I love hand-printed fabric and purchase it from various etsy sellers on a regular basis. Current favorites are this and this and this.
Much as I love hand-printed fabric, I have never screen-printed fabric myself. So, even though I knew that Lynn (firbraartysta) made custom screens at a very reasonable price, I didn't immediately have it in mind to order one from her UNTIL I realized that her thermofax screens are flexible and I might be able to wrap them around ceramics and print on ceramics. I hand-painted some mugs last year and loved the process and results. (If you want to see thermofax screens, with an explanation, check out Lynn's shop and YouTube channel.)
Well, I asked Lynn about printing on ceramics at a Modern Quilt Guild meeting and she had never tried it, but because the ceramics paint that I have (Pebeo Porcelaine) is water-based, she thought it might work. She generously offered to send me a screen so that I might experiment. With in a couple of days, I had emailed her this doodle:
Which is based on this 1950s textile:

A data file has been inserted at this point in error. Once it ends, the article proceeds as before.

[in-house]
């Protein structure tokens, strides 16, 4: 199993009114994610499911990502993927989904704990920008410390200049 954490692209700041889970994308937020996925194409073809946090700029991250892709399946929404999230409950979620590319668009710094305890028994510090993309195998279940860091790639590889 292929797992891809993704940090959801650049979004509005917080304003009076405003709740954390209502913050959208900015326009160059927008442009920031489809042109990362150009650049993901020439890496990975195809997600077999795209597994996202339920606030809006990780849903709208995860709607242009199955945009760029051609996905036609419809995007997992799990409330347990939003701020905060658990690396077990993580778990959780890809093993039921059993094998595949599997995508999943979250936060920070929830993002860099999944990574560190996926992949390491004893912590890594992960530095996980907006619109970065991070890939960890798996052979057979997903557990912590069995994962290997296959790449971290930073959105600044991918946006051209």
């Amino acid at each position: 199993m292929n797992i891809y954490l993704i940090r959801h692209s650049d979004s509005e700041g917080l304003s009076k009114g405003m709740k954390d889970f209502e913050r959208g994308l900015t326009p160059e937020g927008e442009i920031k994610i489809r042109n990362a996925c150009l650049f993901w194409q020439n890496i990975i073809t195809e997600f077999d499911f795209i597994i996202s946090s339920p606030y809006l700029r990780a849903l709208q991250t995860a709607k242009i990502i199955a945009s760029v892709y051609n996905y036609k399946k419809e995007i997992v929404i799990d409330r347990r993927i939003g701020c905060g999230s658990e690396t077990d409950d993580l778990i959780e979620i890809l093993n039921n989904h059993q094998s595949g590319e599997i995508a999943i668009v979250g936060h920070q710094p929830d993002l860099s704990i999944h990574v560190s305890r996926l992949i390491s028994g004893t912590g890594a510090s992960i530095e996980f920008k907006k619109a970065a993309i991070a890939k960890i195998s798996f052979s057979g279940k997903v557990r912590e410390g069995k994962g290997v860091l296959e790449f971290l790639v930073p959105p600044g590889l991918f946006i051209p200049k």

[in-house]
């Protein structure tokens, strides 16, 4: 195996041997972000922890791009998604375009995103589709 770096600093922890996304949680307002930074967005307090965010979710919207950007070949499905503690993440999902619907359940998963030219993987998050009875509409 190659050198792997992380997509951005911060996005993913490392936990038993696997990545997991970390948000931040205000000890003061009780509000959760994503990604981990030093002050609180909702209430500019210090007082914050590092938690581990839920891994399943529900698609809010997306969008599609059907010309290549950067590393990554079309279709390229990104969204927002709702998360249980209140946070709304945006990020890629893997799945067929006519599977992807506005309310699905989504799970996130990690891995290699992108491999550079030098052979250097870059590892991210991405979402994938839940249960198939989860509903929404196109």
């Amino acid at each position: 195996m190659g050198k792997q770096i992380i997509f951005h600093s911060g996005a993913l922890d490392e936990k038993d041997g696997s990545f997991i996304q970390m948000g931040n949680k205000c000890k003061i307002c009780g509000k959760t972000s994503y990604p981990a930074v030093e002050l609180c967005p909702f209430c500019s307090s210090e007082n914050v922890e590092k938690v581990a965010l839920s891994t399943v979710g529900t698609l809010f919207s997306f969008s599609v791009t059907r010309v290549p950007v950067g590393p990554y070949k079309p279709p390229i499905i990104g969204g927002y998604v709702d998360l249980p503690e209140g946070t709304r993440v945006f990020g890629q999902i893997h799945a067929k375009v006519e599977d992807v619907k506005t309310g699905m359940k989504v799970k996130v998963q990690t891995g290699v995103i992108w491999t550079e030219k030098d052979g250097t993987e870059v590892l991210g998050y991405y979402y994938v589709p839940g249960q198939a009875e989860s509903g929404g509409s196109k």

Except I was trying to have the shapes look less like windows and more like vintage Fisher Price Little People character silhouettes.
When the screen arrived, I tried it out on fabric first, to make sure I understood the technique.
I printed up a bunch of blue and yellow for my Grandma's quilt in no time!
Results in using the screen with Pebeo Porcelaine onto ceramics were mixed. I simply could not get a clean print onto my mug:
This is the best I could do. The problem here is NOT the paint or the screen, rather it is the fact that the mug is a very hard surface that curves. Luckily, you can wash the Pebeo Porcelaine off and try again, so I was able to try multiple times to get something I liked. This is the best I could do and getting this involved using a lot of tape to hold the screen in place on the mug, printing a tiny bit, moving the screen and printing another tiny bit. Not a fun process and not really the result I wanted. Oh well.
Using the same paint and screen, I was able to get a clean print onto a 100% flat surface: